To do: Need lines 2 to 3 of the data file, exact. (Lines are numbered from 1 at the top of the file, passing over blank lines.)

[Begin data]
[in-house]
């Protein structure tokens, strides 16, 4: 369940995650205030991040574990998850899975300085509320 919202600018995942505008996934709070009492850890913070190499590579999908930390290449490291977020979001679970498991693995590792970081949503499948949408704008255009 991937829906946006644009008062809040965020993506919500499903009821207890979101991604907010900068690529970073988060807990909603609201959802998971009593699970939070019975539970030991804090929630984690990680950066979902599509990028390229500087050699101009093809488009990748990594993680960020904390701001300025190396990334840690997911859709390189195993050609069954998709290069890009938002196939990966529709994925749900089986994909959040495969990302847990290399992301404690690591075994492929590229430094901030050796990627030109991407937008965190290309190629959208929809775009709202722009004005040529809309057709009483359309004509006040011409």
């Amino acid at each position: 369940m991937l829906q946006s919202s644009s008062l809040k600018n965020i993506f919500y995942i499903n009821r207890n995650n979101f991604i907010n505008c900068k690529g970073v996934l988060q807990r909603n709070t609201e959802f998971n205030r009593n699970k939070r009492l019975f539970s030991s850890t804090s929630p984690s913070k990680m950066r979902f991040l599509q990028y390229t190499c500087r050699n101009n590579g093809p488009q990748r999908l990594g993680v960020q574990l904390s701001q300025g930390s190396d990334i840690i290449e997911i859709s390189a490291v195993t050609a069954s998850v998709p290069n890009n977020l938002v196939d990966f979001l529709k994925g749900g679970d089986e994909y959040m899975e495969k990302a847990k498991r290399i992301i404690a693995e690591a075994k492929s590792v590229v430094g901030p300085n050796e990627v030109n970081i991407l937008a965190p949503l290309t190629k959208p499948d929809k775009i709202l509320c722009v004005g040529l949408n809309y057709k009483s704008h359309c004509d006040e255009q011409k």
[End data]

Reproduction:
């Protein structure tokens, strides 16, 4: 369940995650205030991040574990998850899975300085509320 919202600018995942505008996934709070009492850890913070190499590579999908930390290449490291977020979001679970498991693995590792970081949503499948949408704008255009 991937829906946006644009008062809040965020993506919500499903009821207890979101991604907010900068690529970073988060807990909603609201959802998971009593699970939070019975539970030991804090929630984690990680950066979902599509990028390229500087050699101009093809488009990748990594993680960020904390701001300025190396990334840690997911859709390189195993050609069954998709290069890009938002196939990966529709994925749900089986994909959040495969990302847990290399992301404690690591075994492929590229430094901030050796990627030109991407937008965190290309190629959208929809775009709202722009004005040529809309057709009483359309004509006040011409």
């Amino acid at each position: 369940m991937l829906q946006s919202s644009s008062l809040k600018n965020i993506f919500y995942i499903n009821r207890n995650n979101f991604i907010n505008c900068k690529g970073v996934l988060q807990r909603n709070t609201e959802f998971n205030r009593n699970k939070r009492l019975f539970s030991s850890t804090s929630p984690s913070k990680m950066r979902f991040l599509q990028y390229t190499c500087r050699n101009n590579g093809p488009q990748r999908l990594g993680v960020q574990l904390s701001q300025g930390s190396d990334i840690i290449e997911i859709s390189a490291v195993t050609a069954s998850v998709p290069n890009n977020l938002v196939d990966f979001l529709k994925g749900g679970d089986e994909y959040m899975e495969k990302a847990k498991r290399i992301i404690a693995e690591a075994k492929s590792v590229v430094g901030p300085n050796e990627v030109n970081i991407l937008a965190p949503l290309t190629k959208p499948d929809k775009i709202l509320c722009v004005g040529l949408n809309y057709k009483s704008h359309c004509d006040e255009q011409k």